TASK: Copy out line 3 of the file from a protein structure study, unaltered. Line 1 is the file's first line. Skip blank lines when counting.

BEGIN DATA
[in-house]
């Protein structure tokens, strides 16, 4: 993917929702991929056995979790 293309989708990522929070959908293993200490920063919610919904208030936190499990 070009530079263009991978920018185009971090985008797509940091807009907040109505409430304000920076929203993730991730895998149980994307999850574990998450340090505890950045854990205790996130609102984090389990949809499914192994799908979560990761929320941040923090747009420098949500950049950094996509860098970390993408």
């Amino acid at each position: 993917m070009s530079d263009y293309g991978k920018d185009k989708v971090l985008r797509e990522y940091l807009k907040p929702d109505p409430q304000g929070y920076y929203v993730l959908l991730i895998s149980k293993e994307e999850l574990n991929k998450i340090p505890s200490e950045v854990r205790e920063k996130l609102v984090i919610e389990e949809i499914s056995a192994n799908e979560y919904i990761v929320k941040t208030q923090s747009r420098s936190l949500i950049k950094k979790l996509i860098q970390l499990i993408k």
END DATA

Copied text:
């Amino acid at each position: 993917m070009s530079d263009y293309g991978k920018d185009k989708v971090l985008r797509e990522y940091l807009k907040p929702d109505p409430q304000g929070y920076y929203v993730l959908l991730i895998s149980k293993e994307e999850l574990n991929k998450i340090p505890s200490e950045v854990r205790e920063k996130l609102v984090i919610e389990e949809i499914s056995a192994n799908e979560y919904i990761v929320k941040t208030q923090s747009r420098s936190l949500i950049k950094k979790l996509i860098q970390l499990i993408k």